This is the comment she sent and my response is below. I have left her "half white man's mouth" reference alone because it is just obviously crass:
Ridwan, I have a question for you.
This is the first thing I see when visiting your blog:
"There is only one race, the human race."
Robert Mangaliso Sobukwe (1924-1978)
Why is that message unpalatable when it comes out of a half white man's mouth? (Obama)
Obama is not Robert Sobukwe by any stretch of the imagination. When Sobukwe said that there was “only one race” he was standing against the spurious claim by white supremacists that Black people are inferior humans.
Obama’s "speech on race" is a calculated part of his presidential campaign and it comes at a time when he was forced to speak to Pastor Wright’s comments. Up to this point he has fastidiously avoided race in his campaign. In fact, his campaign was definitvely race-less, or rather race-neutered.
Sobukwe, in contrast, did not run for office in terms where he needed whiteness to accept his racial otherness or sanction his notions about race unity.
When Sobukwe made the argument that whites were not superior to Blacks it was part of his lifelong struggle against white supremacy. Unlike Obama, he was not just acquiescing to white domination and its race rules.
Nowhere in Sobukwe’s life or thinking will you find the kind of liberal Obama nonsense that says we can’t be stuck on race so let’s move on.
Sobukwe knew that race was a construction but he also knew that the system of oppression and privilege built around it is real.
He recognized that the consequence of race was racism and not just a convenient misunderstanding like Obama argues.
If Obama was more honest with his white supporters he would tell them that Pastor Wright’s words are hardly uncommon in Black and Other communities.
Obama would also tell whites that most Blacks despise the arrogance and ascendance of whiteness.
And he would tell them that Blacks and Others do not appreciate the sanctimonious motioning that whites do when their privileges are at stake, or when their version of history, and reality, is confronted.
What Obama would not do is to make "step-and-fetch" excuses for whiteness.
To address racism in the US and globally we need more than the duplicitous liberal nonsense that Obama represents.
We have to begin, as Sobukwe did, by confronting whiteness head-on. We can't, for example, just pretend that America represents a just society while its prisons and ghettos are full of Blacks and Others.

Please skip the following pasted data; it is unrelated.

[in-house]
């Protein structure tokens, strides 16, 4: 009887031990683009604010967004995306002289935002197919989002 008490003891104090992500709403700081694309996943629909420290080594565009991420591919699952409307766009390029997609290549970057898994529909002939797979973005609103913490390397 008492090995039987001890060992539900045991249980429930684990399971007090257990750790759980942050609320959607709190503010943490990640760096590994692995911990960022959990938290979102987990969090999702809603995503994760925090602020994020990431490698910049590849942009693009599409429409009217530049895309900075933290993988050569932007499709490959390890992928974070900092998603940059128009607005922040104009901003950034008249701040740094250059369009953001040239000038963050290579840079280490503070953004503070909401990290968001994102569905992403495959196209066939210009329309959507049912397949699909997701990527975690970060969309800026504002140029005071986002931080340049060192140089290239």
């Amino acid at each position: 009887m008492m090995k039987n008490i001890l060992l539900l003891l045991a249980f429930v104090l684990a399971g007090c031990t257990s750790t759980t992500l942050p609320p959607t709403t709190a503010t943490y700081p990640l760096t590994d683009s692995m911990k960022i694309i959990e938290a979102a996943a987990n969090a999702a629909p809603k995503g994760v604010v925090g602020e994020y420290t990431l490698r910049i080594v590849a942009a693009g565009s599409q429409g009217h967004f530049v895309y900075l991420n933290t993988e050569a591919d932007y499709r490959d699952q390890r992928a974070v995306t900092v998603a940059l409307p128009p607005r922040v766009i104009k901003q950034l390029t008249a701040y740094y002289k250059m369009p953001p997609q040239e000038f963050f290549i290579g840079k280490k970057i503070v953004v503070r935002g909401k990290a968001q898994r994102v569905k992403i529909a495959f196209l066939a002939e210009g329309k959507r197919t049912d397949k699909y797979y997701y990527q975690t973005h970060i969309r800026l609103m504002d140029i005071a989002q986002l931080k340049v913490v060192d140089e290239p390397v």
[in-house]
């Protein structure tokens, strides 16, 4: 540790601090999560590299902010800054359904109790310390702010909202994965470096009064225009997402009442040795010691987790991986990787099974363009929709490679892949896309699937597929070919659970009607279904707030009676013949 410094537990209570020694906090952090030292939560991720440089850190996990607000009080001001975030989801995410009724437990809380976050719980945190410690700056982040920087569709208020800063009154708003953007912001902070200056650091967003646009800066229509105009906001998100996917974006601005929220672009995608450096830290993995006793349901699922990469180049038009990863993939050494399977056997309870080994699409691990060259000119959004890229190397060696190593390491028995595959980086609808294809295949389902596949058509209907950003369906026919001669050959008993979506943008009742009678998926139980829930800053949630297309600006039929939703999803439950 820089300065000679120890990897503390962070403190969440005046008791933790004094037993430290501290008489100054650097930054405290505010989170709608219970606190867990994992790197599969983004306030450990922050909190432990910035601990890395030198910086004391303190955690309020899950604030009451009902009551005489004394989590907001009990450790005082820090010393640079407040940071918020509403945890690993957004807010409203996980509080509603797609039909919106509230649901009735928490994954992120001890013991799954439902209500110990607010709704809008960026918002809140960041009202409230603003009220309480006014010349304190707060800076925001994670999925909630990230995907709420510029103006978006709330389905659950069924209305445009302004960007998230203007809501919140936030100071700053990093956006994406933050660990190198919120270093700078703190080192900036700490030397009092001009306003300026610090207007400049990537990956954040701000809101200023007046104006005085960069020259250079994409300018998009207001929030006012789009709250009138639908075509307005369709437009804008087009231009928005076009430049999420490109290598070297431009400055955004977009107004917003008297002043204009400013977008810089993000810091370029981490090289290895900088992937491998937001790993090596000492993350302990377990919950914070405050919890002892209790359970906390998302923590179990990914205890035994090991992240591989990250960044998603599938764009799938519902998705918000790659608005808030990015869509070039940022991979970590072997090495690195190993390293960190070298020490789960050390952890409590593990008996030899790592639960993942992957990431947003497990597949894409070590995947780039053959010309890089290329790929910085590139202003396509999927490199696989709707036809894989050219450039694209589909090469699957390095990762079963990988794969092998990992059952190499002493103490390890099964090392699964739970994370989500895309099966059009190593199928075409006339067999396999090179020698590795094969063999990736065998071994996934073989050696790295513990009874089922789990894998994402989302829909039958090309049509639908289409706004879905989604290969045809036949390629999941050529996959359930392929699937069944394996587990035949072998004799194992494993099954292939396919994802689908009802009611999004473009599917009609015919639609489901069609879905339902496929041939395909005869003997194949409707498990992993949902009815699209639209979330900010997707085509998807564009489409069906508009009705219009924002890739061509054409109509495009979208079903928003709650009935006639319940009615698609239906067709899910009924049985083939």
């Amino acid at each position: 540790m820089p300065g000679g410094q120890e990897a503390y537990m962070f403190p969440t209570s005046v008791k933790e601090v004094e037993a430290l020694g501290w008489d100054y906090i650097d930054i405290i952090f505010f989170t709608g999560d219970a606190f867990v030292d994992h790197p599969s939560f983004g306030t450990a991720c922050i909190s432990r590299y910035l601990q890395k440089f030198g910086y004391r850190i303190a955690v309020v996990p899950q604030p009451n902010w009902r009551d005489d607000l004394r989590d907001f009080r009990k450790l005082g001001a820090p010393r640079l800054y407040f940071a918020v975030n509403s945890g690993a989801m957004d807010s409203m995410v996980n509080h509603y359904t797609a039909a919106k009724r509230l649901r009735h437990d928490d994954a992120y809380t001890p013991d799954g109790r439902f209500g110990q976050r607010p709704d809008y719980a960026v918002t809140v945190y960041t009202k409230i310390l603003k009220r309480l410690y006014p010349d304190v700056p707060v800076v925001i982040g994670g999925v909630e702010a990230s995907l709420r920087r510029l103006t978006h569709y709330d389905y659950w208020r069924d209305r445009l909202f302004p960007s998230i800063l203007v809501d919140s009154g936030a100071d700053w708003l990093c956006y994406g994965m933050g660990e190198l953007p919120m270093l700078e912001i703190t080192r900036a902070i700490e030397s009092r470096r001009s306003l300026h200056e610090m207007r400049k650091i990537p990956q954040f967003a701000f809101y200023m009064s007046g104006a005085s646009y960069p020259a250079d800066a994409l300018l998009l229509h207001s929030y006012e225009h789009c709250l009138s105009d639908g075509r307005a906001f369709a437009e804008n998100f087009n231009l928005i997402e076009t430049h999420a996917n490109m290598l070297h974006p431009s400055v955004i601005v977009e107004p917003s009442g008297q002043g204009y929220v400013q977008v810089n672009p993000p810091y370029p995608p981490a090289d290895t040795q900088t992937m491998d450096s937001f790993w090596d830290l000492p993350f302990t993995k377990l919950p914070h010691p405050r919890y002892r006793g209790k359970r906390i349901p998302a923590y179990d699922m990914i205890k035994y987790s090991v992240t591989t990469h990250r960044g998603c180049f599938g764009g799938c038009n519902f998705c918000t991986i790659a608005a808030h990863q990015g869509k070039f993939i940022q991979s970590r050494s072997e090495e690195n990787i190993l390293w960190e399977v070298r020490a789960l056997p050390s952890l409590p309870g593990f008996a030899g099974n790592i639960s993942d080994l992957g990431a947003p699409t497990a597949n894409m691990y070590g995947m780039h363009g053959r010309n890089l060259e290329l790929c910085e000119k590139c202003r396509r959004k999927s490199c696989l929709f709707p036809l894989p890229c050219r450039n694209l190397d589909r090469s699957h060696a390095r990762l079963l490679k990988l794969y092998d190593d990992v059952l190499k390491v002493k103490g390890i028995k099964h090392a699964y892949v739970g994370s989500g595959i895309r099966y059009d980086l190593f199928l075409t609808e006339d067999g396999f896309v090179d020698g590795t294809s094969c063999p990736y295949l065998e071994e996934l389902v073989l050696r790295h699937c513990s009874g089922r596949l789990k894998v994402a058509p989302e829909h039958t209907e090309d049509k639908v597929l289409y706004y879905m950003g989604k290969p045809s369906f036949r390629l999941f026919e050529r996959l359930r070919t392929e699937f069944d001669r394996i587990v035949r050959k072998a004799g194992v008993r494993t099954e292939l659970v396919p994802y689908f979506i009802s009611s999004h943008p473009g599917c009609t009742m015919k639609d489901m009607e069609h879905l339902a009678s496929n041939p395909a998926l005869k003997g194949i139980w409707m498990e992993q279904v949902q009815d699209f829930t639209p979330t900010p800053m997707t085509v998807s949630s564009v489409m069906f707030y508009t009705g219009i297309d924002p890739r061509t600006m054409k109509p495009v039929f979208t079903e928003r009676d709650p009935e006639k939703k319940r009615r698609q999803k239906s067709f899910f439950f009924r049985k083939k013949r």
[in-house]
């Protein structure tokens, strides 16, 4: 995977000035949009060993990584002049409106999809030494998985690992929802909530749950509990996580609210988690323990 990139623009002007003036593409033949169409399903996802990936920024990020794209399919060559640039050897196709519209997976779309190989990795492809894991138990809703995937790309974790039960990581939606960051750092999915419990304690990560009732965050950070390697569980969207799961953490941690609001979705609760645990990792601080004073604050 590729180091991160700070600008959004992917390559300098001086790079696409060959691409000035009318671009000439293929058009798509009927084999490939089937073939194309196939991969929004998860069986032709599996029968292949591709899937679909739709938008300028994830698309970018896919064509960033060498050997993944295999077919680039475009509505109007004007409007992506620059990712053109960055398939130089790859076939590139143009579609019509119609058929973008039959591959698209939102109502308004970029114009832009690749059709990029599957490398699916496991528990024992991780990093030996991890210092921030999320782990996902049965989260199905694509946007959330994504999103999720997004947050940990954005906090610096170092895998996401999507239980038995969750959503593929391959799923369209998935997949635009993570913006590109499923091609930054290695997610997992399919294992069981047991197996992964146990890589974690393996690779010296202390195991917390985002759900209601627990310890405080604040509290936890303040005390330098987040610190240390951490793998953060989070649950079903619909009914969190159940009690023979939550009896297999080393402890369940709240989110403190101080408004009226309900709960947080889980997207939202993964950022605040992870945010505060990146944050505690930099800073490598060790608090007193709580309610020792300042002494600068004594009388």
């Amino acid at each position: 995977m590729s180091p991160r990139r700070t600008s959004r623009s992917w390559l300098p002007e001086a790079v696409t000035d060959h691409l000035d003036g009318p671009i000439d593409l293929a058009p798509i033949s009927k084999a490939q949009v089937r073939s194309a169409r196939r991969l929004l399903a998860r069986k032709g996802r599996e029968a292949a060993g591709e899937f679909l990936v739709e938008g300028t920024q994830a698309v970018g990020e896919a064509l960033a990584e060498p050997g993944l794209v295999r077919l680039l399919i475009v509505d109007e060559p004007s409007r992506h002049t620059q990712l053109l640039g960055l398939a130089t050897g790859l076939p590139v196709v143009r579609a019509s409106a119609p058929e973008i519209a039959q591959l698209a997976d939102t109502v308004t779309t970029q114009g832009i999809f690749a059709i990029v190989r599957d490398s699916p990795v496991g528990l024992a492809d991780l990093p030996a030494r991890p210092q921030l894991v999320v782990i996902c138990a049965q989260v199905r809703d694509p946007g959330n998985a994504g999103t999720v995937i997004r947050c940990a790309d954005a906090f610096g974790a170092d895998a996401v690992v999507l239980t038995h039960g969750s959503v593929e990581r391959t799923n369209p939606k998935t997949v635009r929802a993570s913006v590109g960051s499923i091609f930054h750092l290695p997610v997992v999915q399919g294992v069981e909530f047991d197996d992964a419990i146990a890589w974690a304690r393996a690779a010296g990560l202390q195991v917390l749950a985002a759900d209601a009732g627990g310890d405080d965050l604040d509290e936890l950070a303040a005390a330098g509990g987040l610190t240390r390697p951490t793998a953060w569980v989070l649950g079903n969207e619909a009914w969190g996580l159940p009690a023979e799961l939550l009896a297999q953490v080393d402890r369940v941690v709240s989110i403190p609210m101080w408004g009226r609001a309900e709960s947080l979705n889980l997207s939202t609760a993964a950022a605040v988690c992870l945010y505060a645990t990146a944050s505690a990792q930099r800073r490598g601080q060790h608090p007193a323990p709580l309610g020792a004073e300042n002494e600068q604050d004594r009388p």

But Obama is not about unsettling whiteness.
He is, afterall, a client of whiteness. He cannot ask tough structural questions about race and racism in America; questions that would interrogate whiteness about its structural relationship to Indian genocide and Black slavery, for example.
Asking these questions would be too divisive for Obama.
In fact, if he wanted to end his love affair with whiteness right now all he would have to do is say that America needs to address the question of reparations for Black slavery.
You know all hell would break loose among his supporters.
Sobukwe's revolutionary example stands against this paper-thin politicking. He was not a mere agent of whiteness but a revolutionary that understood how liberals like Obama are among the most duplicitous of players in race politics.
The apartheid government and its voters found Sobukwe so threatening that they kept him imprisoned and under house arrest for most of his political life.
This is in stark contrast to Obama who depends on white people to validate his existence, and the other way around.
See Angryindian's post entitled "Obama Race Speech: Making White People Feel Safer by Telling Them it is Not Only Their Fault."
As I read through Angryindian's post I thought again how Obama has made it OK for white folk to just be ignorant and indignant about race and racism. He has turned the average closet bigot into a flagrant racist.
Angryindian develops a more complex argument when he says:
Not that my analysis nor the deconstructions of my brothers and sisters observing this minstrel show will mean much outside of the African community. We do not own major media. We do not even own the creative expression packaged and marketed around the world for the direct benefit of the White businessmen who own and jealously guard the means of production. Our opinions, when it comes to critiquing the colonialist government and society that claims dominance over us, are limited not just by our lack of access to technology, but the reluctance Whites have in listening and reading to voices that do not reinforce their sense of entitlement and authority over the entire world. It is the proverbial sea in which we all swim. White makes right, no matter what the circumstances.
No doubt brother!